This corner bar won’t show Eagles games, but it has nothing to do with the team’s playing.
Doobie’s on 22nd and Lombard streets refuses to play the games because of Michael Vick’s previous involvement with dog fighting.
Pat Brett, the owner of the bar, is an animal activist, and aside from not playing the Eagles in bar, she welcomes pets of all kinds into the establishment – from dogs and cats to even a fox.
The Eagles ban has been implemented for years, but Brett has recently been gaining attention for her boycott, possibly because of how long it has lasted.
Brett’s family has owned the neighborhood bar for 35 years and because of her love for animals, has used Doobie’s as a platform for commenting on animal rights. Brett said she has maintained a strong belief in refusing to support anyone involved with animal cruelty.
She keeps a picture of Lucas, Vick’s prize dog fighter, behind the bar as a reminder of what she is protesting.
“We actually bought that television when the Eagles were in the playoffs in 2007,” Brett said, pointing to a TV mounted in the corner behind the bar.
“Haven’t played a game since 2009 when the Eagles hired Vick,” Brett added. “The day that I heard [it], I was in the car listening to KYW on my way to [Doobie’s]. I came in through the door and said, ‘The Eagles hired Vick, we’re not showing the games here anymore,’ and that’s how it started.”
“In the beginning it was certainly odd to turn away customers who wanted to watch the game, but I think now everyone knows that we do it so we don’t get very many people who come in asking for Eagles games anymore,” Brett said. “Although this past Sunday [Nov.3], I actually turned away five people.”
Brett, who has worked at the bar since she was 22, said she has been fortunate to have a supportive staff and that she often works Sundays when most Eagles games would be shown. Doobie’s is also known as a neighborhood bar, so many patrons are familiar with the ban on Eagles games.
Running a bar has also given Brett a flexible schedule so she can extend her love for animals into animal rescue.
“My husband and I have been doing [cat rescue] for 12 years,” Brett said. “Where I live we have a terrible stray problem, so we do TNR – trap, neuter and release – with the ferals, cats that can’t be placed into homes because they are too fearful of humans.”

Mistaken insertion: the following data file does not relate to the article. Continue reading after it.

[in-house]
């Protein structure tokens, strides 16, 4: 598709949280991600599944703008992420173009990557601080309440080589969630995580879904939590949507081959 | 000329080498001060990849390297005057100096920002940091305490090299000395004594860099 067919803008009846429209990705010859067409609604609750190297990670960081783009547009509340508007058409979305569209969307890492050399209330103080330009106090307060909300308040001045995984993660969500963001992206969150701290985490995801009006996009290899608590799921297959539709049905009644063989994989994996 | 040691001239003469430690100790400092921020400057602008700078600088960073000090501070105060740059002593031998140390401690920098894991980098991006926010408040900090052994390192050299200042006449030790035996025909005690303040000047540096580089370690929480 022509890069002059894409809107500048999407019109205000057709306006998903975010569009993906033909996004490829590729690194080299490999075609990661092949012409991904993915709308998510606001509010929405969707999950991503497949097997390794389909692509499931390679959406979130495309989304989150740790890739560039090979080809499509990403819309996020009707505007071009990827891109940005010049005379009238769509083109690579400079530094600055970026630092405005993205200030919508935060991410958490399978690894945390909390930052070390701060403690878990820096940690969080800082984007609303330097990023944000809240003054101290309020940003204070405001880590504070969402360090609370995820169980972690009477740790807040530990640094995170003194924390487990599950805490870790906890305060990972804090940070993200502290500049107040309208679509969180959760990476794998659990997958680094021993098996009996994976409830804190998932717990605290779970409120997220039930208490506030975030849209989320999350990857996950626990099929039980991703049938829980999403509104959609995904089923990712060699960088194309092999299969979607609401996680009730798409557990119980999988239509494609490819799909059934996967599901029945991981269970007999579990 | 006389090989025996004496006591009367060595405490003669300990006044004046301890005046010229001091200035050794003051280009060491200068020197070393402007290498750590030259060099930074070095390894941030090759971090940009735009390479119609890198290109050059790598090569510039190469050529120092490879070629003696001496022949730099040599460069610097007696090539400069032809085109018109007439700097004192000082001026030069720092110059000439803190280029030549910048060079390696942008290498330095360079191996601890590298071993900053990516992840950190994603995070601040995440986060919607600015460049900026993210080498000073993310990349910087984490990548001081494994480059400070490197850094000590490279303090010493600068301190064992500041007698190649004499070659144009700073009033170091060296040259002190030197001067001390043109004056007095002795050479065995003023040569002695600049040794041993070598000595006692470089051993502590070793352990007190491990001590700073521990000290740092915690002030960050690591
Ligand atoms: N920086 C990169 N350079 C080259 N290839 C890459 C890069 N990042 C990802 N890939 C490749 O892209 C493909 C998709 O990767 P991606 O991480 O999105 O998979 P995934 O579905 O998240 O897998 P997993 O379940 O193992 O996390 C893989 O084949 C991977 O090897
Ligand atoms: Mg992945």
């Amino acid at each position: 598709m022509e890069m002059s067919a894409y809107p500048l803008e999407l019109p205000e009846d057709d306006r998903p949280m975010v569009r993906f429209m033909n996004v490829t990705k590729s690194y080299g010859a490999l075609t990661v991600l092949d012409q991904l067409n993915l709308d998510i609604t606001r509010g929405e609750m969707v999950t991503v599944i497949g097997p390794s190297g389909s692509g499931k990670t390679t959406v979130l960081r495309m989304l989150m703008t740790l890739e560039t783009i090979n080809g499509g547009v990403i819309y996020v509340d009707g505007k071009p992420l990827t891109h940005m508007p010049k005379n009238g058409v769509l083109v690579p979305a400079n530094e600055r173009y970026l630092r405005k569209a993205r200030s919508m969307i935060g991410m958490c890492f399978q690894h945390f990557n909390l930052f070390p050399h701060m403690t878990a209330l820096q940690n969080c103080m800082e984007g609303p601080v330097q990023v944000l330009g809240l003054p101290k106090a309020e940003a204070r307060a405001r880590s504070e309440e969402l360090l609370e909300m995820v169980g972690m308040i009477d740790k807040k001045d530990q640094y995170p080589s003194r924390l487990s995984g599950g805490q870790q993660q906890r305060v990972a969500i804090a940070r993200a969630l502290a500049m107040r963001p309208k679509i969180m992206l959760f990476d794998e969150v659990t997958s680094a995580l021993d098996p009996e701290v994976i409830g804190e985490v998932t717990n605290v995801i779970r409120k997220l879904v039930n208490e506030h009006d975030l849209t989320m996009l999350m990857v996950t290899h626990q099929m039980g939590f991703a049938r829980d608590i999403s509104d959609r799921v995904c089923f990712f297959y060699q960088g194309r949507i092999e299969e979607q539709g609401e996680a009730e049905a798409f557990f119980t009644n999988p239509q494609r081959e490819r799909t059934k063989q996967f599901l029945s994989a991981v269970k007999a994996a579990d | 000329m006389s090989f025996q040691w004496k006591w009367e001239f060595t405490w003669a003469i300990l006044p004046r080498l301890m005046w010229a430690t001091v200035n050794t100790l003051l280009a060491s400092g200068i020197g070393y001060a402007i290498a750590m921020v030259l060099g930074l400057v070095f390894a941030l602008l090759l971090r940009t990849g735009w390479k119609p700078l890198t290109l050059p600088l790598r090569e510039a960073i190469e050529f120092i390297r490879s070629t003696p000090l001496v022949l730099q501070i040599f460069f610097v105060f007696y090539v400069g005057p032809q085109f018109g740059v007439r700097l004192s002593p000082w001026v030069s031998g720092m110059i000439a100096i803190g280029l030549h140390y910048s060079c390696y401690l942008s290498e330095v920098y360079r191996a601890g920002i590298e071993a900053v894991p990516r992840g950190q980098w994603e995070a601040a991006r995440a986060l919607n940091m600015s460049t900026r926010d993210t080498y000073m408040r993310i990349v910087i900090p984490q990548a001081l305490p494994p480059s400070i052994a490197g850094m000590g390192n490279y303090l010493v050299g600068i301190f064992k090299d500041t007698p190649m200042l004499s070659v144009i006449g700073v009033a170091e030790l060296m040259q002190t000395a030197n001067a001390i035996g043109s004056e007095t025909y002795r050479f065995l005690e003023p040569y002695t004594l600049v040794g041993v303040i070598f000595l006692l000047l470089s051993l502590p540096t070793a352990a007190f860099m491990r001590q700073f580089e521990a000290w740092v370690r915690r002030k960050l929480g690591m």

Brett even extends her rescue work into the bar.
“The friendlys that we find in the neighborhood we get vetted and try to adopt out,” she said. “I was just talking to someone in the bar about adopting a kitty.”
Brett has also done wildlife rescue with birds, raccoons, squirrels and geese. She doesn’t mind her passion for animals overlapping with her business, welcoming pets into the bar.
“I’ve had a couple of my cats in here, coming in to say hi to employees,” Brett said. “People bring their dogs in on leashes. We actually have a fox that comes in, a little fennec fox – the smallest of the foxes. His name is Gonzo and he’s 8 years old, which is actually old for a fox. Often when he comes in he has to be held because he doesn’t like dogs.”
Brett said she has always had a love for animals.
“I was the little girl who used to bring every injured animal home to my mom,” she said.
With a strong position on what she feels is right, Brett is unafraid to take a stand against anyone who is suspected of animal cruelty.
“I don’t like what [the Eagles] did in hiring [Vick] right after he got out of prison,” Brett said. “I thought that was a little too quick for him to return. But there are some suspicions of another Eagles player doing some [dog fighting], I don’t know for certain yet whether that is true, but if I find out that he is fighting then we still won’t be playing Eagles games here.”
In June, Eagles player Bryce Brown had his pit bull and its seven puppies taken from a kennel after suspicion of involvement in dog fighting. The dogs have since been returned and Brown has not been tied to involvement in any illegal dog fighting operations.
Doobie’s plans on continuing to support animal rights while being a safe haven for all pets.
Sinead Cummings can be reached at email@example.com.